In this feminist’s opinion, the change is an optimistic and encouraging one.  Our united cause should be just that: united.  We all wish to be as valued, heard, esteemed and respected as men are.  Simple awareness of the issue could be half the battle.  As long as lines of communication are open, feminists are possibly finally on a healthier track to changing the horrible association with the “f” word.  Though a cohesive and united objective of feminism might not be existent anymore, this new paradigm is now allowing women the freedom to adopt their own definitions and embrace differing determinations of what feminism means to them.  Cultivating the idea that feminists, like women, come in all varieties can in itself create a feeling of empowerment.  Women are now coming up with inventive and socially-exact methods in which they “recast femininity as a richly-textured and subtly nuanced way of being, no longer at the opposite pole of institutionalized feminism, but intertwined with it in a mutually-enriching symbiotic relationship.”  (Miceli-Jeffries, 1994).

As definitions of feminism become increasingly varied and convoluted, so do our perceptions of the notion of “femininity”.  Now it seems that women are grasping the concept that these two formally polarized philosophies of feminism and femininity can co-exist harmoniously, albeit in a truly personal and individualized way.  Feminists have fought for decades for freedom in their choices; now is the time to embrace and support one another’s efforts to carve our own path to that freedom.  We are all different, distinctive and intriguingly unique individuals, but amidst those differences lay the common cause of equality.  I hope feminism has a future that includes holding tight to our most precious commonalities, while relaxing our quest for a model version of the word, “feminist”.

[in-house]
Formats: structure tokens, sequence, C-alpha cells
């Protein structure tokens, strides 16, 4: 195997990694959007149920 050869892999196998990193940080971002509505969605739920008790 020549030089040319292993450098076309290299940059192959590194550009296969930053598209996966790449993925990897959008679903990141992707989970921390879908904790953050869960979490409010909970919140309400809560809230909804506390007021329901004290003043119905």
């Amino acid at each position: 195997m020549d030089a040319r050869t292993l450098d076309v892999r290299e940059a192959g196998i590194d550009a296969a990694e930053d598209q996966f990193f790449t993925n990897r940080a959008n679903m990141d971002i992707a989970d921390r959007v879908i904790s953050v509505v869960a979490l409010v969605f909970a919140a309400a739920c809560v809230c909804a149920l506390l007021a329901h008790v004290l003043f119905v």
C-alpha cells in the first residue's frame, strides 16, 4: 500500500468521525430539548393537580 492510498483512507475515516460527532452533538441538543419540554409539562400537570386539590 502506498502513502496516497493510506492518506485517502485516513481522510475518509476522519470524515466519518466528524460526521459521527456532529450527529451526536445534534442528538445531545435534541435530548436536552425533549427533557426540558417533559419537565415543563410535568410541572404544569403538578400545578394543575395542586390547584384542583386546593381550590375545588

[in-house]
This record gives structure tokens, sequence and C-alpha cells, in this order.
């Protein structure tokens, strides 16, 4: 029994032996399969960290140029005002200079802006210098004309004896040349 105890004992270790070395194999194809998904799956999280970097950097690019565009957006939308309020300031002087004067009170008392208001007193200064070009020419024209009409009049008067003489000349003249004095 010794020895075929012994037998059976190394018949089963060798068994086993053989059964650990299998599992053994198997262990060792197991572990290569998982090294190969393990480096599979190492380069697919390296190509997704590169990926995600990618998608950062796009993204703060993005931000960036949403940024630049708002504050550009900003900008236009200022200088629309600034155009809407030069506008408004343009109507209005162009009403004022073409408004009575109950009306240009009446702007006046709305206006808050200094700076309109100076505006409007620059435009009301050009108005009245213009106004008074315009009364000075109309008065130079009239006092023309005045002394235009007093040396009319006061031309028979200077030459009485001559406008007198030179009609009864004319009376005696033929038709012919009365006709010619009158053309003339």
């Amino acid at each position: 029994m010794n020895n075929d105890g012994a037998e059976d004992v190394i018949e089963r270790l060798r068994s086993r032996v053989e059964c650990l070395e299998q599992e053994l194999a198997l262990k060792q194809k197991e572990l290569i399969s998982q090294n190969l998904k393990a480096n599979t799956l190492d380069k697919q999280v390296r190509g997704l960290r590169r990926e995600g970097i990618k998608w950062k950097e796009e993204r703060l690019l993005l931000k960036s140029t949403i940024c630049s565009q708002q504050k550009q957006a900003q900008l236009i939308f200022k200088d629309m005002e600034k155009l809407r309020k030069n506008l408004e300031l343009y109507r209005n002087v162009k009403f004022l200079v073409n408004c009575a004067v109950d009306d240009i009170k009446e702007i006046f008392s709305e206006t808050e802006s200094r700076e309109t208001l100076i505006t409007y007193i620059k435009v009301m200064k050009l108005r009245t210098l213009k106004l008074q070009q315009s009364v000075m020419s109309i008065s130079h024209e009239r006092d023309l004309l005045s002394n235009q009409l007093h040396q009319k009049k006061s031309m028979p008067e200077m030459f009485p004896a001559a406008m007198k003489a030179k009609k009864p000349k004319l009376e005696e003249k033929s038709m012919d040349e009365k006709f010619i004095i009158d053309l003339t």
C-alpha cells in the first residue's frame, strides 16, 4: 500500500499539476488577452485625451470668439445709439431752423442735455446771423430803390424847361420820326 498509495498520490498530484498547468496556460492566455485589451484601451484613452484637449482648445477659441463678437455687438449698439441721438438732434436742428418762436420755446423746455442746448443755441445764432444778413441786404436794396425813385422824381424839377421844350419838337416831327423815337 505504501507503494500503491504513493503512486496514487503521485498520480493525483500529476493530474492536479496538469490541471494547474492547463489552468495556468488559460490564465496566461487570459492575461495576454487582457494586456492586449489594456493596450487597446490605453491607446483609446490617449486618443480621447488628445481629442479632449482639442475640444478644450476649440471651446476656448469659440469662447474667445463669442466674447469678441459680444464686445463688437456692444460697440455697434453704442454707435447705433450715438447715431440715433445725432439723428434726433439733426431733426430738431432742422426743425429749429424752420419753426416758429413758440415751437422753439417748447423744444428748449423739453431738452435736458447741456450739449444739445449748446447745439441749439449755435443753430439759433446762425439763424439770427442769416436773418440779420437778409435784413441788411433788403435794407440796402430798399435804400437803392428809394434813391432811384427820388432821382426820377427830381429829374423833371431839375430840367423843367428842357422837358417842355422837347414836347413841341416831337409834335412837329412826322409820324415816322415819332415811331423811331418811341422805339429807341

Chamberlain, C. (2005). Beauty and Fashion vs. Feminism. The Feminist ezine. Retrieved September 16, 2011 from http://www.feministezine.com/feminist/fashion/Beauty-Fashion-Vs-Feminism.html

Miceli-Jeffries, G. (1994). Feminine Feminists: Cultural Practices in Italy. Minneapolis and London: University of Minnesota Press.  Pp. xxiv,272.

Review of: I Was A Teenage Feminist. (2008). Retrieved September 18,2011 from   http://www.afterellen.com/movies/2008/10/teenagefeminist